MacDiarmid Institute Postdoctoral Fellowships

MacDiarmid Institute Postdoctoral Fellowships

The MacDiarmid Institute for Advanced Materials and Nanotechnology is New Zealand’s premier research organisation concerned with high quality research and research education in materials science and nanotechnology. Postdoctoral fellowships are now open across our partner institutions. Successful candidates will be a member of the MacDiarmid Institute, a national Centre of Research Excellence which provides collaborative opportunities and a thriving environment to work in. As a MacDiarmid Institute Postdoctoral Fellow you will be encouraged and financially supported to take advantage of the many opportunities we provide to broaden your experience and skills. Activities on offer include 3-6 month industry internships, one day workshops on specialist topics, intensive multi-day bootcamps (held in remote and beautiful locations) where experts share their knowledge in an important current research area, and outreach events, working with school teachers or children. The MacDiarmid Emerging Scientists Association (MESA), run by students and postdocs, organises additional activities including an annual Student/Postdoc symposium. For more information contact the named investigator. Come to New Zealand to enjoy the best of life and science!

Postdoctoral Fellowship based at University of Auckland

Duncan McGillivray University of Auckland School of Chemical Sciences d.mcgillivray@auckland.ac.nz  In a data-dense world, fast and reliable computing is becoming increasingly energy demanding. New material developments will enable future magnetic data storage and the use of spin waves for ‘magnonic’ logic and data storage. If you are a talented and ambitious PhD interested in this area, then this may be the project for you.

The project focusses on the characterisation of ordered surface assemblies of nanomagnets for magnonics and spinterfaces. We use self-assembly of ‘cargo carriers’ to create nanomagnet arrays with dimensions challenging for top-down patterning.  After our substantial progress in proof-of-concept, the challenge now lies in the characterisation and device fabrication. The nanomagnets produced are 3-30nm, with sub-100nm spacing, approaching a perfect match for the superconducting magnetic vortex core (2 – 3 nm). The larger structures match the requirements for gigahertz magnonic logic, aimed at ultra-high-speed, low-power logic and ultra-high current superconductor elements.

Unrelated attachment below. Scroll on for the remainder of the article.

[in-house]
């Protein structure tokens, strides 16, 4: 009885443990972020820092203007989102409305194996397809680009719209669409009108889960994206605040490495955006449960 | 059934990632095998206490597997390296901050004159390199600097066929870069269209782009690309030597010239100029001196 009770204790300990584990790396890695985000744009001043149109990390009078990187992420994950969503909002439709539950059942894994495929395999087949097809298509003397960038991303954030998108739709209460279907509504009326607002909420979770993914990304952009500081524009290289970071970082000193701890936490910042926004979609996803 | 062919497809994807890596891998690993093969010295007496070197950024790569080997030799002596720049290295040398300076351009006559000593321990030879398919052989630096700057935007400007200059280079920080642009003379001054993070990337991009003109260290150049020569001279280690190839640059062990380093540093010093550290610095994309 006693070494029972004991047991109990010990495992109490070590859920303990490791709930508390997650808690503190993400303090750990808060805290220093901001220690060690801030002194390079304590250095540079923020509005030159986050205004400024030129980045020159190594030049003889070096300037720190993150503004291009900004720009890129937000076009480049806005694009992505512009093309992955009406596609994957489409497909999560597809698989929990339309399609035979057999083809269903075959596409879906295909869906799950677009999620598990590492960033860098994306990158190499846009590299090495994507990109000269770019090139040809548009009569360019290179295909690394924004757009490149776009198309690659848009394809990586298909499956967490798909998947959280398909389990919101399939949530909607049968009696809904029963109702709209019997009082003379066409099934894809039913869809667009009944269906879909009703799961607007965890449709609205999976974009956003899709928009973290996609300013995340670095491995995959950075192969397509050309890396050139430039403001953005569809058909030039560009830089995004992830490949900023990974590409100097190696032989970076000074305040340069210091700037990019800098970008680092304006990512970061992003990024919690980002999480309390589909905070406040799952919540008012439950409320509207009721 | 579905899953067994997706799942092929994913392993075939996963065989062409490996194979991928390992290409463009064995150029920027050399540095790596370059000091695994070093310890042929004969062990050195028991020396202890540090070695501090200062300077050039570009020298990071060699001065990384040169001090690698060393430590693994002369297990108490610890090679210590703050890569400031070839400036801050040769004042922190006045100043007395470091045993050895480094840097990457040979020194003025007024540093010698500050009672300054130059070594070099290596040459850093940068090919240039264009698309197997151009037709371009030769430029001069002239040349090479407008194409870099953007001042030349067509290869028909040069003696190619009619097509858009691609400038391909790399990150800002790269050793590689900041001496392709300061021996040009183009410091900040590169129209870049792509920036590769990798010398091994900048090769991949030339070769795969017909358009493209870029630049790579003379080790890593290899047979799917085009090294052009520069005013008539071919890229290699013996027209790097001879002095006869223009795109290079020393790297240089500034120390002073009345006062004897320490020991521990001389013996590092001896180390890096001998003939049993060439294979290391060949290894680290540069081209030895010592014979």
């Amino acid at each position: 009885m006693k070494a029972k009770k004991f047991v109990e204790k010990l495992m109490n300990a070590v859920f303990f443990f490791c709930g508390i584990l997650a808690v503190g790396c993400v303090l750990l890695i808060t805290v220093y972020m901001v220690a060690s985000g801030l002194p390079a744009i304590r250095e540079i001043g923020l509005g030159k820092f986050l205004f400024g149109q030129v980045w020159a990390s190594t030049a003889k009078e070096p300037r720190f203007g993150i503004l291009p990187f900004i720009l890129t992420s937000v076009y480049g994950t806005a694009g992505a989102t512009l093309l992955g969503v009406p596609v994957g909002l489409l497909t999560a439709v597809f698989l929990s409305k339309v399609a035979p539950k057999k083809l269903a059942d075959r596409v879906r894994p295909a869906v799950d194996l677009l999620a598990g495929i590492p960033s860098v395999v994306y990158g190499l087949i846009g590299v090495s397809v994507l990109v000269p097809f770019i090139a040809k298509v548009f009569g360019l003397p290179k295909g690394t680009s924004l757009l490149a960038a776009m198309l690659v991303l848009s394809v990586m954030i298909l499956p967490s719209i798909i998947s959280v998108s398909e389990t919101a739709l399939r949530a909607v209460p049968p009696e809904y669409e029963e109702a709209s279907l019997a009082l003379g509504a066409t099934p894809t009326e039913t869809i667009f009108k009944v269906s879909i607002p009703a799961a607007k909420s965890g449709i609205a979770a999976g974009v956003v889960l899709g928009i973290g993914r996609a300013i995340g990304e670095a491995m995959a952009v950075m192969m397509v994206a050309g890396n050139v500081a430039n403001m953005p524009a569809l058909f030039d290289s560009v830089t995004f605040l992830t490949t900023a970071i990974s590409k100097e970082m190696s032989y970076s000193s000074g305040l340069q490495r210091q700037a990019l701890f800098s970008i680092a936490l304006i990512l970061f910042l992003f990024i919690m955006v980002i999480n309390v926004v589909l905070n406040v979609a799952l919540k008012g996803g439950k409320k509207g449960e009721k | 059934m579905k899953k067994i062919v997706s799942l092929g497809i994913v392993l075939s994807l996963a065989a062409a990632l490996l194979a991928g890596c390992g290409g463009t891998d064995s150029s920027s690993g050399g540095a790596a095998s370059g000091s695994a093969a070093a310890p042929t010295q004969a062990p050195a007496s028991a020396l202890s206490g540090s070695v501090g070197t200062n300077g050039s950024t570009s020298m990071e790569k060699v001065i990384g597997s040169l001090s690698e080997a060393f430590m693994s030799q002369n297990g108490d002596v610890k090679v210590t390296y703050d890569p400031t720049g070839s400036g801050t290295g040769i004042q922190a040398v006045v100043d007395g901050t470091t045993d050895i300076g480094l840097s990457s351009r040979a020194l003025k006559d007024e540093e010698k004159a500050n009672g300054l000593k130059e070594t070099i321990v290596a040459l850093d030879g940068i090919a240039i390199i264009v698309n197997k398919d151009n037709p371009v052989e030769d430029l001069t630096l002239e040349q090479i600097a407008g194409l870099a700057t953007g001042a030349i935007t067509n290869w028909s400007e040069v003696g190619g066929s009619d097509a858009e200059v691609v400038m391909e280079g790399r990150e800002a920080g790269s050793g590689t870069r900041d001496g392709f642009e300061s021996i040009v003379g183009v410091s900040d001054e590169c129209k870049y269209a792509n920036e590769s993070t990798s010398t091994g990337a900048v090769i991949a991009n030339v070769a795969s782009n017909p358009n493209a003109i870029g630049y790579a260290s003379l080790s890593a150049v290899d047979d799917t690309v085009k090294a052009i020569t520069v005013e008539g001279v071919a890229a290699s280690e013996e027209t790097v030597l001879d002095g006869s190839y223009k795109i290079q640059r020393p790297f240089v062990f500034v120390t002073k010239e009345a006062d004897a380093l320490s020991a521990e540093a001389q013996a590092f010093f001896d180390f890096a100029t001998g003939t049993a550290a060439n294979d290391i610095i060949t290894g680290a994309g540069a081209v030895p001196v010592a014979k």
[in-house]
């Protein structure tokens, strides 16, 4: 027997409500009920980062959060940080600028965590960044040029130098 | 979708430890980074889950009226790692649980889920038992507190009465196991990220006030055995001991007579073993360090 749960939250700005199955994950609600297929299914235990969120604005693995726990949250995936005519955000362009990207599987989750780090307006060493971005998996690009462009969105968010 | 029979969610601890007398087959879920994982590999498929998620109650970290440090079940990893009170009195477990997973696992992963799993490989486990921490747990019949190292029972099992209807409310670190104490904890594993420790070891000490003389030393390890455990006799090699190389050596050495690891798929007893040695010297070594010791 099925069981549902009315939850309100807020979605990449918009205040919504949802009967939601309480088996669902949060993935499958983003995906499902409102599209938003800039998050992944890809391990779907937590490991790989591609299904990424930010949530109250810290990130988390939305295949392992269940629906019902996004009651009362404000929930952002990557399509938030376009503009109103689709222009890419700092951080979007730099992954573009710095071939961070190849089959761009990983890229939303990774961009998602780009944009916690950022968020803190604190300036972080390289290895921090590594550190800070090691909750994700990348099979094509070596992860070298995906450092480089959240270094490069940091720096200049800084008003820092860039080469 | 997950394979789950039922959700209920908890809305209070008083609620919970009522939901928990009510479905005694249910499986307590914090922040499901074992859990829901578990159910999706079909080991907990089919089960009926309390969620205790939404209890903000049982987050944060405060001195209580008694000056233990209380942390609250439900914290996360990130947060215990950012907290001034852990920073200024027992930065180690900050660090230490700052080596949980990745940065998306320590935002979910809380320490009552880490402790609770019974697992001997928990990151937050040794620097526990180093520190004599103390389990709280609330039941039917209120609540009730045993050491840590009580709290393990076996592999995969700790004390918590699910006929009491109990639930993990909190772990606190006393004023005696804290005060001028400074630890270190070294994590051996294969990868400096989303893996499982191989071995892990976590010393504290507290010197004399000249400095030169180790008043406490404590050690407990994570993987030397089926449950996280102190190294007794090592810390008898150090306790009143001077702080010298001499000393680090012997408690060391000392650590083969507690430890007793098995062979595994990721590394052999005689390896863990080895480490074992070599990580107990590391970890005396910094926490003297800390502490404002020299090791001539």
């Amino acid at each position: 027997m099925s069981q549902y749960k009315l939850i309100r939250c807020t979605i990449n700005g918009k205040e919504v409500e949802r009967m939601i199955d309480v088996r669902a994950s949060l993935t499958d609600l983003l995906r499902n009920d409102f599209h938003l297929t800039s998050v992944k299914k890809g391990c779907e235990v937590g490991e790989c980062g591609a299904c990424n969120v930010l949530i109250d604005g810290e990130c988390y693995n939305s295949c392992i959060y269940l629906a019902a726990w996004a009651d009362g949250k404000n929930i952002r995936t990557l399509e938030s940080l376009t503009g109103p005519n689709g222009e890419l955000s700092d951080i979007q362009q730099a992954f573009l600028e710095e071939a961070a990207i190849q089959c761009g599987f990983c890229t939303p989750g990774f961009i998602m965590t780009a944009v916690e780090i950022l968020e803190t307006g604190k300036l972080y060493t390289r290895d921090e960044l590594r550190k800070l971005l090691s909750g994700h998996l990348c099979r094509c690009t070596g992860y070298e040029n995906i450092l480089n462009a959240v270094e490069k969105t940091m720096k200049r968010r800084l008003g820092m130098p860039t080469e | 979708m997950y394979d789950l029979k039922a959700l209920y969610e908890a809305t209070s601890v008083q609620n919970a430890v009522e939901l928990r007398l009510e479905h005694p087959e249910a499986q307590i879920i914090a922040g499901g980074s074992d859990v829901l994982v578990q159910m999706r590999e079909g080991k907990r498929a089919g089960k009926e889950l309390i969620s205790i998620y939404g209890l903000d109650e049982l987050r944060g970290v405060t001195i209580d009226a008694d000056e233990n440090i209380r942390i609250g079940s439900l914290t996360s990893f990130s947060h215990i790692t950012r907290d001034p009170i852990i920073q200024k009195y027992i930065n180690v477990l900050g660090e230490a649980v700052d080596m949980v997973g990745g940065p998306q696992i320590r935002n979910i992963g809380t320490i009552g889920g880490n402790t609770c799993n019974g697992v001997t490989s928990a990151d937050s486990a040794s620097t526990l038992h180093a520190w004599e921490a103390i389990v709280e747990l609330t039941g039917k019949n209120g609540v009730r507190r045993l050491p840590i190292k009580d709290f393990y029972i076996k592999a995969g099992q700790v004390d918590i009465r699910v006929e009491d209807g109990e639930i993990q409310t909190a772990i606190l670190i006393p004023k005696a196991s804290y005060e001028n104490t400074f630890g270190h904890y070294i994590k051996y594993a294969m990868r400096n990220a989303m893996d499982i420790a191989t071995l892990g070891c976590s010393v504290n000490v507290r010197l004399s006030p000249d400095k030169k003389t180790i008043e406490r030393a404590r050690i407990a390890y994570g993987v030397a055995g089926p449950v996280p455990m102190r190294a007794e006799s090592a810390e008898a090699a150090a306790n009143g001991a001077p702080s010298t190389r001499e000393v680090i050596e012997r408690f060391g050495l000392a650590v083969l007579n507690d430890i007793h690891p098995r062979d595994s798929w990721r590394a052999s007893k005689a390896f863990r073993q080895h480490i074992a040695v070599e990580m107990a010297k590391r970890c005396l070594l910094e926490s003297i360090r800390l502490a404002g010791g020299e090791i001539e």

We are seeking an enthusiastic individual to join the team as a postdoctoral researcher for 2 years. The successful candidate will be excited to work in an interdisciplinary project and must have a PhD degree in a relevant discipline (engineering or physical sciences) with a willingness to learn and apply new techniques. The ideal candidate has experience in the field of surface science, knowledge of sample preparation or synthesis and is familiar with the concepts of magnonics and self-assembly. Experience in Atomic Force Microscopy or magnetic surface diffraction is desirable. Both local and international candidates are encouraged to apply.

The successful candidate will work mainly at The University of Auckland, but also with investigatorss across several of the MacDiarmid connected research groups in other parts of New Zealand. The investigators involved are Duncan McGillivray, Simon Granville, Jenny Malmström, Laura Domigan, David Williams, Juliet Gerrard and Penny Brothers (and including associated investigators: Alison Downard, Jeff Tallon, Carla Meledandri and Sally Brooker).

Shortlisting will begin 15 October, and continue until the position is filled.

Enquiries and applications should be addressed to Duncan McGillivray ( d.mcgillivray@auckland.ac.nz )